A heat wave named Cerberus has southern Europe in its jaws, and it's only going to get worse | Inquirer News

A heat wave named Cerberus has southern Europe in its jaws, and it’s only going to get worse

/ 06:53 AM July 15, 2023

Parts of Europe are facing a major heat wave

Children play in a water fountain during a heat wave, at Stavros Niarchos foundation Cultural Center in Athens,
Thursday, July 13, 2023. Temperatures were starting to creep up in Greece, where a heatwave was forecast to reach up to 44 degrees Celsius in some parts of the country over the weekend. (AP Photo/Petros Giannakouris)

ATHENS, Greece — Tourists in central Athens huddled under mist machines and zoo animals in Madrid were fed fruit popsicles Thursday as southern Europeans suffered through a heat wave that was projected to get much worse heading into the weekend.

Temperatures in parts of Mediterranean Europe were forecast to reach as high as 45 degrees Celsius (113 F) starting Friday, July 14.


The high-pressure system affecting the region, which crossed the Mediterranean from north Africa, has been named Cerberus – after the three-headed dog in ancient Greek mythology who guarded the gates to the underworld.


Officials in several countries were preparing emergency measures, cellphone alerts, and adjustments to staffing levels.

READ: As temperatures soared in Europe last year, so did heat-related deaths, study finds

In Athens and other Greek cities, working hours were changed for the public sector and many businesses to avoid the midday heat, while air-conditioned areas were opened to the public.

“It’s like being in Africa,” 24-year-old tourist Balint Jolan, from Hungary, told The Associated Press. “It’s not that much hotter than it is currently at home, but yes, it is difficult.”

Cerberus is being tracked by the European Space Agency, which warned that the heat wave will also be felt in parts of northern Europe.

“Italy, Spain, France, Germany, and Poland are all facing a major heat wave, with temperatures expected to climb to 48 degrees Celsius on the islands of Sicily and Sardinia – potentially the hottest temperatures ever recorded in Europe” the agency said Thursday.


In the Arctic, a record high temperature of 28.8 degrees Celsius (83.8 degrees F) was measured at Slettness Fyr on the northern tip of the Norway, Norwegian meteorologists said Thursday.

This tops a previous record from July 1964 when the thermometer reached 27.6 degrees Celsius (81.7 degrees F).

The United Nation’s World Meteorological Organization on Monday said global temperatures recorded in early July were among the hottest on record.

READ: For the third time this week, Earth sets a heat record on July 6

As Spain’s politicians fret about how the high temperatures might affect turnout in a general election this month, animals in Madrid’s Zoo were being treated this week to frozen food to cool off amid the sweltering heat.

Parts of Europe are facing a major heat wave

An orangutan licks a treat on a hot and sunny day at the Madrid Zoo, Spain, Thursday, July 13, 2023. (AP Photo/Manu Fernandez)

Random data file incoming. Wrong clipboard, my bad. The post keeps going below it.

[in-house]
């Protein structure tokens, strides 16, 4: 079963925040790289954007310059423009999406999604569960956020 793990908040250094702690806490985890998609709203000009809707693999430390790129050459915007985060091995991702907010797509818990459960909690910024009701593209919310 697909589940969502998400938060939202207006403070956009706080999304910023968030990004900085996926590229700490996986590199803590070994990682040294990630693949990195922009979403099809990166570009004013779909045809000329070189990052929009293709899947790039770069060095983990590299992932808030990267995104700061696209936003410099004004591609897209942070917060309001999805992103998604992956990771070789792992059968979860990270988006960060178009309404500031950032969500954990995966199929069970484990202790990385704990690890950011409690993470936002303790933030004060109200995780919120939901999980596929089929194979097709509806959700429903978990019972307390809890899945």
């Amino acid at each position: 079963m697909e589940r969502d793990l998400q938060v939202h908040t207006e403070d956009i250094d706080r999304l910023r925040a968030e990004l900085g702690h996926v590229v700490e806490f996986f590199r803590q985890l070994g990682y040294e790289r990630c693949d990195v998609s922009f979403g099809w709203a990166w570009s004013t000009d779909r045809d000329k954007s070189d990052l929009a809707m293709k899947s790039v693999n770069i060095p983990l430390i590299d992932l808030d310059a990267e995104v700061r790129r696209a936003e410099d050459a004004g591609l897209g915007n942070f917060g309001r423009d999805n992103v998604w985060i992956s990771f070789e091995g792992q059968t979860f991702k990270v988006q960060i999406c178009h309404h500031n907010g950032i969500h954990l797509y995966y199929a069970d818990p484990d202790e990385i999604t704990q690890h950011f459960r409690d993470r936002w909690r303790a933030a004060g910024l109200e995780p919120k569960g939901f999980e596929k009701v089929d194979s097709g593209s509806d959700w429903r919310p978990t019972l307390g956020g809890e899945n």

Zookeepers fed pandas and bears with watermelon popsicles, seals with frozen sardines and lions with frozen buckets of meat. Television ads in Italy reminded city dwellers to look after their pets and check in regularly with elderly relatives. Authorities were awaiting an autopsy of a 44-year-old roadworker who collapsed near Milan and later died in hospital. Storms overnight felled trees in an Italian region bordering Slovenia and Austria, while baseball size hail fell in valleys near Bergamo in Lombardy.

Rainfall provided some respite in Croatia, but evacuation orders were issued in several areas as a wildfire swept through coastal areas of the country.

READ: Europe’s city schools, hospitals at risk from extreme heat, EU agency says

In North Macedonia, the high heat triggered a spike in emergency calls for health assistance, while residents in Kosovo, which is also landlocked, flocked to an artificial beach near the capital Pristina. Authorities in Cyprus urged the Mediterranean island’s residents to avoid forest areas where wildfires could be caused unintentionally.

Meanwhile, emergency services in nearby Turkey also grappled with simultaneous fires and floods. Flooding in the northern Black Sea coast claimed three lives.

In the southwest Milas region, 26 water-dropping planes and helicopters helped 600 firefighters contain a wildfire.

“While there are heat and fires on one side of the country, there are floods and deluges on the other,” Turkish Deputy Agriculture Minister Veysel Tiryaki said Thursday. “In our country as well as around the world, we are struggling with climate change.”

Your subscription could not be saved. Please try again.
Your subscription has been successful.

Subscribe to our daily newsletter

By providing an email address. I agree to the Terms of Use and acknowledge that I have read the Privacy Policy.

READ: Recent events that indicate Earth’s climate has entered uncharted territory

TAGS: climate change, environment, Europe, Heat, Weather

© Copyright 1997-2024 INQUIRER.net | All Rights Reserved

We use cookies to ensure you get the best experience on our website. By continuing, you are agreeing to our use of cookies. To find out more, please click this link.